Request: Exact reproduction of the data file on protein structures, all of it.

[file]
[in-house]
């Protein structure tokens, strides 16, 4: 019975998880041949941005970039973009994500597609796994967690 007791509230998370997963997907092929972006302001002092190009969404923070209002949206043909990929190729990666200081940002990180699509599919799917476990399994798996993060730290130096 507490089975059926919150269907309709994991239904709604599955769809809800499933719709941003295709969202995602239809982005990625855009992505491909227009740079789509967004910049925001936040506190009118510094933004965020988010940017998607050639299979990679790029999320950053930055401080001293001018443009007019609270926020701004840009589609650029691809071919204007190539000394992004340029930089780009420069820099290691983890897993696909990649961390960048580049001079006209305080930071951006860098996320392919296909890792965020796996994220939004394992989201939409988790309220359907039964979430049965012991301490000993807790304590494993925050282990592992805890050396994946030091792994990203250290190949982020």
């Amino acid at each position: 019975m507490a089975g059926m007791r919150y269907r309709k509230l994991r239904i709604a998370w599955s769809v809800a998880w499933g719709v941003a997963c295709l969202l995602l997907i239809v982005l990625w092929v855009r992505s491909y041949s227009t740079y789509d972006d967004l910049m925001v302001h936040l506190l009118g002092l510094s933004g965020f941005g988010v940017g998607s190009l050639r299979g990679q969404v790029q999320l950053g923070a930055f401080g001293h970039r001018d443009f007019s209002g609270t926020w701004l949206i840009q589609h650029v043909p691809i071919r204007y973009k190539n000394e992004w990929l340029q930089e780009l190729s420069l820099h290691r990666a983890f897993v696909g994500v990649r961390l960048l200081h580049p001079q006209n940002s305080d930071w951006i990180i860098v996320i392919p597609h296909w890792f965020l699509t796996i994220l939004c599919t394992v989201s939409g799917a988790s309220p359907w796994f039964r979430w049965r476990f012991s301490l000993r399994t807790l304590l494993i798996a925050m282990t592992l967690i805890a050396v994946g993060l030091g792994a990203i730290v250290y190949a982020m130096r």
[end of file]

[in-house]
């Protein structure tokens, strides 16, 4: 019975998880041949941005970039973009994500597609796994967690 007791509230998370997963997907092929972006302001002092190009969404923070209002949206043909990929190729990666200081940002990180699509599919799917476990399994798996993060730290130096 507490089975059926919150269907309709994991239904709604599955769809809800499933719709941003295709969202995602239809982005990625855009992505491909227009740079789509967004910049925001936040506190009118510094933004965020988010940017998607050639299979990679790029999320950053930055401080001293001018443009007019609270926020701004840009589609650029691809071919204007190539000394992004340029930089780009420069820099290691983890897993696909990649961390960048580049001079006209305080930071951006860098996320392919296909890792965020796996994220939004394992989201939409988790309220359907039964979430049965012991301490000993807790304590494993925050282990592992805890050396994946030091792994990203250290190949982020």
């Amino acid at each position: 019975m507490a089975g059926m007791r919150y269907r309709k509230l994991r239904i709604a998370w599955s769809v809800a998880w499933g719709v941003a997963c295709l969202l995602l997907i239809v982005l990625w092929v855009r992505s491909y041949s227009t740079y789509d972006d967004l910049m925001v302001h936040l506190l009118g002092l510094s933004g965020f941005g988010v940017g998607s190009l050639r299979g990679q969404v790029q999320l950053g923070a930055f401080g001293h970039r001018d443009f007019s209002g609270t926020w701004l949206i840009q589609h650029v043909p691809i071919r204007y973009k190539n000394e992004w990929l340029q930089e780009l190729s420069l820099h290691r990666a983890f897993v696909g994500v990649r961390l960048l200081h580049p001079q006209n940002s305080d930071w951006i990180i860098v996320i392919p597609h296909w890792f965020l699509t796996i994220l939004c599919t394992v989201s939409g799917a988790s309220p359907w796994f039964r979430w049965r476990f012991s301490l000993r399994t807790l304590l494993i798996a925050m282990t592992l967690i805890a050396v994946g993060l030091g792994a990203i730290v250290y190949a982020m130096r």